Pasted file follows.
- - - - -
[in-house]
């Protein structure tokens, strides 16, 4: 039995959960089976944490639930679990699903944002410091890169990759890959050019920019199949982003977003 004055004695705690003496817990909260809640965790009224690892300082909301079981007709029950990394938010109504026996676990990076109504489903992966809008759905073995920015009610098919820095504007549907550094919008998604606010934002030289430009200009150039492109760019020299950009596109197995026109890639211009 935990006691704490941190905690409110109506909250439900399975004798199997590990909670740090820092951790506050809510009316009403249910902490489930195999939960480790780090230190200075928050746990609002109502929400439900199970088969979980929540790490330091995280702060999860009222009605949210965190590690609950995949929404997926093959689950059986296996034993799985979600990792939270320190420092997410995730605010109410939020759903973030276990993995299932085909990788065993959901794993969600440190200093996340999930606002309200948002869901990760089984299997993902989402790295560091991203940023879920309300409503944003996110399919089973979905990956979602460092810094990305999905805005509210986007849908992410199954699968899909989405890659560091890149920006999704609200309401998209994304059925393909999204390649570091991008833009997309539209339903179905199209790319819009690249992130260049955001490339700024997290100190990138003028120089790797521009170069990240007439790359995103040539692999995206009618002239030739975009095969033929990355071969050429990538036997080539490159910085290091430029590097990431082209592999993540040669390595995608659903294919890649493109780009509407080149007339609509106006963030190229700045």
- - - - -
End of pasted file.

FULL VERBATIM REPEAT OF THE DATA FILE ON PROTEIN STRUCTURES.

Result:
[in-house]
């Protein structure tokens, strides 16, 4: 039995959960089976944490639930679990699903944002410091890169990759890959050019920019199949982003977003 004055004695705690003496817990909260809640965790009224690892300082909301079981007709029950990394938010109504026996676990990076109504489903992966809008759905073995920015009610098919820095504007549907550094919008998604606010934002030289430009200009150039492109760019020299950009596109197995026109890639211009 935990006691704490941190905690409110109506909250439900399975004798199997590990909670740090820092951790506050809510009316009403249910902490489930195999939960480790780090230190200075928050746990609002109502929400439900199970088969979980929540790490330091995280702060999860009222009605949210965190590690609950995949929404997926093959689950059986296996034993799985979600990792939270320190420092997410995730605010109410939020759903973030276990993995299932085909990788065993959901794993969600440190200093996340999930606002309200948002869901990760089984299997993902989402790295560091991203940023879920309300409503944003996110399919089973979905990956979602460092810094990305999905805005509210986007849908992410199954699968899909989405890659560091890149920006999704609200309401998209994304059925393909999204390649570091991008833009997309539209339903179905199209790319819009690249992130260049955001490339700024997290100190990138003028120089790797521009170069990240007439790359995103040539692999995206009618002239030739975009095969033929990355071969050429990538036997080539490159910085290091430029590097990431082209592999993540040669390595995608659903294919890649493109780009509407080149007339609509106006963030190229700045």